Darwinian embodied evolution of the learning ability for survival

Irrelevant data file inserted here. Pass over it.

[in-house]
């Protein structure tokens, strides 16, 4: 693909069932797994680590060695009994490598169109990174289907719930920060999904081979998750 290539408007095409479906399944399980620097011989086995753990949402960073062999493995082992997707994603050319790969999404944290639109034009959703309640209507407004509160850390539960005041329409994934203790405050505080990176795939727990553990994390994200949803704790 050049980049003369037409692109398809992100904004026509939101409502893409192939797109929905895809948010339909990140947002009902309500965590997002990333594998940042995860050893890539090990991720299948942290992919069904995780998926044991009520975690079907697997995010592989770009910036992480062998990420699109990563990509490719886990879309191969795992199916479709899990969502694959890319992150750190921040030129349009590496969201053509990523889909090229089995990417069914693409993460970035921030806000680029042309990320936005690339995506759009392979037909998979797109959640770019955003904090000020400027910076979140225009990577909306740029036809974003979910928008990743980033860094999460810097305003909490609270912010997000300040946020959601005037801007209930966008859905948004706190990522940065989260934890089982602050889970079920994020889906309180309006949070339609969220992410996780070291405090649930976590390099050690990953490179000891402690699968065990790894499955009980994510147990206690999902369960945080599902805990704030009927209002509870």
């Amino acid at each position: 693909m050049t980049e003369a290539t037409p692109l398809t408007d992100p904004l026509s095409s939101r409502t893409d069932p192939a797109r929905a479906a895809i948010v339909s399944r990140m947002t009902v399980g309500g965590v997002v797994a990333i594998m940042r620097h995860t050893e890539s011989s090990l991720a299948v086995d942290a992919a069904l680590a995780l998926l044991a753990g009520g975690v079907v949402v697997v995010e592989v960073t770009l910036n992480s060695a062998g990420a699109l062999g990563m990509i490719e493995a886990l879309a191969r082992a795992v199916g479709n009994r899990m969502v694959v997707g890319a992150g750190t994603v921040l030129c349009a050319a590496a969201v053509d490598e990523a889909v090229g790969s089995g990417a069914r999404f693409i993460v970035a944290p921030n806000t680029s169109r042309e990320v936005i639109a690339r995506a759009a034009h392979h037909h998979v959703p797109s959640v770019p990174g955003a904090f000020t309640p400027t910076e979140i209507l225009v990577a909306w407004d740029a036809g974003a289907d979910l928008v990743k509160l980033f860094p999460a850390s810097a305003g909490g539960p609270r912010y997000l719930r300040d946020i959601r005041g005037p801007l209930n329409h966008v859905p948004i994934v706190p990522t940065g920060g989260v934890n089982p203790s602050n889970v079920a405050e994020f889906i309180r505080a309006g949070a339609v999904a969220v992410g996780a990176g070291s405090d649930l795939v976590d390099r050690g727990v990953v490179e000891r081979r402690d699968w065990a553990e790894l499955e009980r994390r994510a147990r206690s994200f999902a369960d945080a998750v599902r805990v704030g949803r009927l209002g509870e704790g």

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In this article we propose a framework for performing embodied evolution with a limited number of robots, by utilizing time-sharing in subpopulations of virtual agents hosted in each robot. Within this framework, we explore the combination of within-generation learning of basic survival behaviors by reinforcement learning, and evolutionary adaptations over the generations of the basic behavior selection policy, the reward functions, and metaparameters for reinforcement learning. We apply a biologically inspired selection scheme, in which there is no explicit communication of the individuals' fitness information. The individuals can only reproduce offspring by mating—a pair-wise exchange of genotypes—and the probability that an individual reproduces offspring in its own subpopulation is dependent on the individual’s “health,” that is, energy level, at the mating occasion. We validate the proposed method by comparing it with evolution using standard centralized selection, in simulation, and by transferring the obtained solutions to hardware using two real robots.